Students in IPS School 91's multi-age first-, second- and third-grade classroom work on math activities.

The Indiana State Board of Education is pressing pause on a proposed overhaul of how schools are graded that drew criticism from educators and some education advocates.

Board members said they wanted more time to consider how the A-F proposal — initially created to address new federal accountability law — would work alongside new graduation requirements and to incorporate feedback from educators about how the school grades are calculated, especially for high schools.

That means for this year, the 2018-19 school year, and possibly longer, Indiana schools will be measured according to two different yardsticks — a state model introduced in 2016 and a federal system that complies with the new Every Student Succeeds Act.

Read: Indiana has a curious plan to sidestep federal rules — give schools two A-F grades next year

The board met Wednesday to continue hammering out the new process for calculating state grades, a draft of which was approved in January. But just as the meeting started, board member Byron Ernest suggested pausing process, aiming instead for a new A-F grading model for the 2019-20 school year at the earliest.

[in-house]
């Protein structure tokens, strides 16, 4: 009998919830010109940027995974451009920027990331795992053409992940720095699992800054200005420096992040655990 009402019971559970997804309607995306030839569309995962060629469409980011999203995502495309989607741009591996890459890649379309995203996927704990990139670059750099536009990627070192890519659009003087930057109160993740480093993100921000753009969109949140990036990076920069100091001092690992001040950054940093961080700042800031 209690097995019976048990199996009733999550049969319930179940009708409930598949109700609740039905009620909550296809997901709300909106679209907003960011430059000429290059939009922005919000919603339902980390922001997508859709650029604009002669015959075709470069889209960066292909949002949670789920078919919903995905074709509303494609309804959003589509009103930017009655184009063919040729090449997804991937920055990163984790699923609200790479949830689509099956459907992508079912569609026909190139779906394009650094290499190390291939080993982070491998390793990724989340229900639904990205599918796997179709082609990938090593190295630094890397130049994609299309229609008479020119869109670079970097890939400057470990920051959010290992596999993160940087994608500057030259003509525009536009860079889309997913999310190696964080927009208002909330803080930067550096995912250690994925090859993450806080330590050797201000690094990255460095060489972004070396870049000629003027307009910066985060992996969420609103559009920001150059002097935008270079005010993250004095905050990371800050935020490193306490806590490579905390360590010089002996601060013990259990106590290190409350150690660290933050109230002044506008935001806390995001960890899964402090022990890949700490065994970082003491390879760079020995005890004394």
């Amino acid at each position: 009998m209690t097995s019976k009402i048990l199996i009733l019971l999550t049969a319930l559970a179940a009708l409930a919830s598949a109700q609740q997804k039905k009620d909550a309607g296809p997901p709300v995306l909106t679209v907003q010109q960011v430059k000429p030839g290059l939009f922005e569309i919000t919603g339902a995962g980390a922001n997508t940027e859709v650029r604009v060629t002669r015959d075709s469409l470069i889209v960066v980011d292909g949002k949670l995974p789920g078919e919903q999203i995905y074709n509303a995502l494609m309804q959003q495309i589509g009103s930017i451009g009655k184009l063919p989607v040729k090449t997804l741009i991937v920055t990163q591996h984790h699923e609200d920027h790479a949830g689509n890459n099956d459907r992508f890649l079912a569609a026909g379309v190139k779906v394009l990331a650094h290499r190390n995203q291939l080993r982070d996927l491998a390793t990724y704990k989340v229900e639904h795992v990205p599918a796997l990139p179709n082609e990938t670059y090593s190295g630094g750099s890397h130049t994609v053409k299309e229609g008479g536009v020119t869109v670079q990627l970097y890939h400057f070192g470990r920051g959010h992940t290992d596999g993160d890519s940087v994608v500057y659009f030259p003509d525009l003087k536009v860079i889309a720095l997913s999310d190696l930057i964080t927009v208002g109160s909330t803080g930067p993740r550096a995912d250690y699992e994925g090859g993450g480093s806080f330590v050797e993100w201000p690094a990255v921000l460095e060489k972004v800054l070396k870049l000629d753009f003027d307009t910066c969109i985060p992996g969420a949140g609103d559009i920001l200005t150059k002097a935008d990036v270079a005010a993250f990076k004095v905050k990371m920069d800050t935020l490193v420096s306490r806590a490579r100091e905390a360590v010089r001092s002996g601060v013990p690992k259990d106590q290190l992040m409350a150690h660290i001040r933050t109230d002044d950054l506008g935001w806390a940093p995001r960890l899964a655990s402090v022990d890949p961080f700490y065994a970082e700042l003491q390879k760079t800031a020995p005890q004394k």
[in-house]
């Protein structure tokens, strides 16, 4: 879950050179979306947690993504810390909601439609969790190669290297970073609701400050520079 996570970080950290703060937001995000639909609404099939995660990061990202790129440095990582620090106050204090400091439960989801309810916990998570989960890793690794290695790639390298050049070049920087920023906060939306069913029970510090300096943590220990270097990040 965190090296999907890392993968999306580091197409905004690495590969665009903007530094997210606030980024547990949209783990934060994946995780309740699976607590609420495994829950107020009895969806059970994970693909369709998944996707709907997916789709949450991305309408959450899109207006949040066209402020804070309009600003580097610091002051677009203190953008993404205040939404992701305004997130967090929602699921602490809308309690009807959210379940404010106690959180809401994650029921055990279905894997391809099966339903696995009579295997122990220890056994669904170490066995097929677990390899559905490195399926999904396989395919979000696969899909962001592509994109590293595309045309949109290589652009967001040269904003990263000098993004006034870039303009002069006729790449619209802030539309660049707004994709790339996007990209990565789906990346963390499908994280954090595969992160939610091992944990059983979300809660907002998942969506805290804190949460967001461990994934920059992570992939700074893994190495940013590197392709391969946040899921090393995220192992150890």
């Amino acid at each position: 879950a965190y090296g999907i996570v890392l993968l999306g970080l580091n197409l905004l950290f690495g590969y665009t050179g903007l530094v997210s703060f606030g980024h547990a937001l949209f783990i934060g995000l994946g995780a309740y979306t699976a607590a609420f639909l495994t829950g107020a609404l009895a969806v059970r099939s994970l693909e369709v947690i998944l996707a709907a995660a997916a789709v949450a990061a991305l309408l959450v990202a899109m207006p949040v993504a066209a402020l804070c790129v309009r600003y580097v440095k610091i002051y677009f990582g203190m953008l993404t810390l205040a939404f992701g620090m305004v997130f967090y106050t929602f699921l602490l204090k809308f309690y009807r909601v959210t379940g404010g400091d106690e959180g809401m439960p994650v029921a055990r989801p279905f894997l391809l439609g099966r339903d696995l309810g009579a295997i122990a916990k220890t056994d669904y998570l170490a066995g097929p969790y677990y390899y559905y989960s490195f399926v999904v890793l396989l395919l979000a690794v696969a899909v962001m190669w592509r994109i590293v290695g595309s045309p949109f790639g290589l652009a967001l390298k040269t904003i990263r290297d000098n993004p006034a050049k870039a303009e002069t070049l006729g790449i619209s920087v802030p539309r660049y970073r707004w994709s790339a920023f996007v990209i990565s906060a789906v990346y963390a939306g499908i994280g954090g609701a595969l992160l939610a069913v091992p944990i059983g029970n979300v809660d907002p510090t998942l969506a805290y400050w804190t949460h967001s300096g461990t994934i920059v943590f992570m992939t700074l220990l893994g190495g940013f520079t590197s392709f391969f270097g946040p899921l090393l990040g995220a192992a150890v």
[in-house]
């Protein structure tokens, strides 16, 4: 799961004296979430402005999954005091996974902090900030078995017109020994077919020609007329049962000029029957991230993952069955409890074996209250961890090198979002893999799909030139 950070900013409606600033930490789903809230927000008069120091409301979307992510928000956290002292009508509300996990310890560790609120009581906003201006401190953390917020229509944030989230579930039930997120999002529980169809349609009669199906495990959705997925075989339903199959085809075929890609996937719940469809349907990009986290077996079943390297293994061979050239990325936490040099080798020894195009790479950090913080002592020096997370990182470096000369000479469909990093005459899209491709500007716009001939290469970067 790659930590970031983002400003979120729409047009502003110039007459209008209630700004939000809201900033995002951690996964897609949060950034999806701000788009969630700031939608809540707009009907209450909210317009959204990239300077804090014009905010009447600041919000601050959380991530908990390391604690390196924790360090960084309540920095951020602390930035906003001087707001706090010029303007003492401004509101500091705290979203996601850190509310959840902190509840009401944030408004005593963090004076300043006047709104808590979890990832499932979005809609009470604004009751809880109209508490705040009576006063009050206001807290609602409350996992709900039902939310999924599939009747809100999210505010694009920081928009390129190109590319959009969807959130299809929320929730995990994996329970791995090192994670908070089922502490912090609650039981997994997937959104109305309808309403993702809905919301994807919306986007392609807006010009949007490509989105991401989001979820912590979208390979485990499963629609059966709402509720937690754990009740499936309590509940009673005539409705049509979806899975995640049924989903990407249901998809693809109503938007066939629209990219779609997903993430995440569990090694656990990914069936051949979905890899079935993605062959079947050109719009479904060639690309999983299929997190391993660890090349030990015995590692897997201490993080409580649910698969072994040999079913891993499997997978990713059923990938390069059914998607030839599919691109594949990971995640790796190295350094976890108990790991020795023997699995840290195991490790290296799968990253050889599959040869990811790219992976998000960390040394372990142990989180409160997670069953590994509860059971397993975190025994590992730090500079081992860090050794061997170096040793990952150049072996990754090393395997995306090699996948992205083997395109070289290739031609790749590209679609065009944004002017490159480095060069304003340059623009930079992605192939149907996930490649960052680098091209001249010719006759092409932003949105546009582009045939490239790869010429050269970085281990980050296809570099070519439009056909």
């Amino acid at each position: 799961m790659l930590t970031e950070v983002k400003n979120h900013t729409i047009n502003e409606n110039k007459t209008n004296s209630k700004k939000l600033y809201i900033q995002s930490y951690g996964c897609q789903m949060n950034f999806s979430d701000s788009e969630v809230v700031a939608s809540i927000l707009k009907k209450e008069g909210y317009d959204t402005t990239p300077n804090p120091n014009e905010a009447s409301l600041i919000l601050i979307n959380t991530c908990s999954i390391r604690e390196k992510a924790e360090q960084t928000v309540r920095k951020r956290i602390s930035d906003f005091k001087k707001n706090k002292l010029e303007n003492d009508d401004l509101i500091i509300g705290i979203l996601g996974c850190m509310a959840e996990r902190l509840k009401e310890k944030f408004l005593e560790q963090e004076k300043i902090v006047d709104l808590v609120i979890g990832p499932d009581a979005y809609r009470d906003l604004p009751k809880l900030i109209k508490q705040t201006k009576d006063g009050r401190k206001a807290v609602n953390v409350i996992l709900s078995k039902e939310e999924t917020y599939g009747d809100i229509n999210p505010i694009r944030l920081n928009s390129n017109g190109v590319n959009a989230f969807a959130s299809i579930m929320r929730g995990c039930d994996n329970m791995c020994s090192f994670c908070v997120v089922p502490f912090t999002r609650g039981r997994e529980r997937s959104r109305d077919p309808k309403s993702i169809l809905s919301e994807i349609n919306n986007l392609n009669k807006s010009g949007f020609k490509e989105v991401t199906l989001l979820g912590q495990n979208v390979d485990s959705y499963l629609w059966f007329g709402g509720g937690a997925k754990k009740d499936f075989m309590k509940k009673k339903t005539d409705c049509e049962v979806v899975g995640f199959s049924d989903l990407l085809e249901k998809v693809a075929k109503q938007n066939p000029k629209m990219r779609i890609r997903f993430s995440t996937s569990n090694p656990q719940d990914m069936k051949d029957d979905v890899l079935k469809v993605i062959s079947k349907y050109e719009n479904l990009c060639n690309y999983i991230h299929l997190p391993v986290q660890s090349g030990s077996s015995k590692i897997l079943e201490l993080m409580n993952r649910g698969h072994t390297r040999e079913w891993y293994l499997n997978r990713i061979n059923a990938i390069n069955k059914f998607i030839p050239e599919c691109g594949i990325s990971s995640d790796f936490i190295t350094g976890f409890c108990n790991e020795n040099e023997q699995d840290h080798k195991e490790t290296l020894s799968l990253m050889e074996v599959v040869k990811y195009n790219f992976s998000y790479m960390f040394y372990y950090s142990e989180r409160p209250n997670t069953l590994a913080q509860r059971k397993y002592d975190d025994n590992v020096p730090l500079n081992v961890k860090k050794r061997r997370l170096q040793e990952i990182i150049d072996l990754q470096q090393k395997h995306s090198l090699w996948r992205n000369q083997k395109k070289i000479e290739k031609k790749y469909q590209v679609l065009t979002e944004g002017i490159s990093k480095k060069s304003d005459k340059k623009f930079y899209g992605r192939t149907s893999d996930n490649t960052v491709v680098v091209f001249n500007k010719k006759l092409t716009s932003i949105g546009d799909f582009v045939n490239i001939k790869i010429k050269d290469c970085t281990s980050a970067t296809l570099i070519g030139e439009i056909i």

“I would like for us to take a step back and do some research,” Ernest said. Four of the state board members were absent, including state Superintendent Jennifer McCormick. The seven present board members quickly reached a consensus that they should postpone a decision on the A-F rules, though no official vote happened.

As it stands now, the state and federal grading methods for calculating school ratings have important differences. The federal grade calculation, for example, would include school attendance rates and language proficiency of English-learners, whereas the state calculation would mainly rely on state test scores and test score growth. Because Indiana’s calculation also excludes certain students that the federal plan includes, such as those receiving credit recovery services, the final ratings could differ significantly for the same school. Although state and federal accountability metrics have differed in the past, the differences going forward would be more significant.